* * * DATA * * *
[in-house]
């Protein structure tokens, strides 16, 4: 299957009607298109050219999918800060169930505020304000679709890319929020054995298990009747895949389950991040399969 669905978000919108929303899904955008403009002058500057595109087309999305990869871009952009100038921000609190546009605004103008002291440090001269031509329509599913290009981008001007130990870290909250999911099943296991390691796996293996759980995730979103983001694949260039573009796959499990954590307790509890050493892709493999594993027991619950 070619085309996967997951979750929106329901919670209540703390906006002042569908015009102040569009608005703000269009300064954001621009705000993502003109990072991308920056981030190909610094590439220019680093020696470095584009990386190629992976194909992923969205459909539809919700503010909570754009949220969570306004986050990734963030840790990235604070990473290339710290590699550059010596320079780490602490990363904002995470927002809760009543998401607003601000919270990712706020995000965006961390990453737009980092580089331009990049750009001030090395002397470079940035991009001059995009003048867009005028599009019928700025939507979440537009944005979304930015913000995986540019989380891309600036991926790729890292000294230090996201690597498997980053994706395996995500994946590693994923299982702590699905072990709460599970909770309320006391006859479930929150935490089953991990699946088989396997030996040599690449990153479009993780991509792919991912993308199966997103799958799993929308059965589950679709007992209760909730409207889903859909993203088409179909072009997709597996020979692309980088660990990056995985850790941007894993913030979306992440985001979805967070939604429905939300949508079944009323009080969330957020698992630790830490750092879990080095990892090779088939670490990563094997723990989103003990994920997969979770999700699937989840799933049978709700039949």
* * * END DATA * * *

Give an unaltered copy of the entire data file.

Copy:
[in-house]
């Protein structure tokens, strides 16, 4: 299957009607298109050219999918800060169930505020304000679709890319929020054995298990009747895949389950991040399969 669905978000919108929303899904955008403009002058500057595109087309999305990869871009952009100038921000609190546009605004103008002291440090001269031509329509599913290009981008001007130990870290909250999911099943296991390691796996293996759980995730979103983001694949260039573009796959499990954590307790509890050493892709493999594993027991619950 070619085309996967997951979750929106329901919670209540703390906006002042569908015009102040569009608005703000269009300064954001621009705000993502003109990072991308920056981030190909610094590439220019680093020696470095584009990386190629992976194909992923969205459909539809919700503010909570754009949220969570306004986050990734963030840790990235604070990473290339710290590699550059010596320079780490602490990363904002995470927002809760009543998401607003601000919270990712706020995000965006961390990453737009980092580089331009990049750009001030090395002397470079940035991009001059995009003048867009005028599009019928700025939507979440537009944005979304930015913000995986540019989380891309600036991926790729890292000294230090996201690597498997980053994706395996995500994946590693994923299982702590699905072990709460599970909770309320006391006859479930929150935490089953991990699946088989396997030996040599690449990153479009993780991509792919991912993308199966997103799958799993929308059965589950679709007992209760909730409207889903859909993203088409179909072009997709597996020979692309980088660990990056995985850790941007894993913030979306992440985001979805967070939604429905939300949508079944009323009080969330957020698992630790830490750092879990080095990892090779088939670490990563094997723990989103003990994920997969979770999700699937989840799933049978709700039949």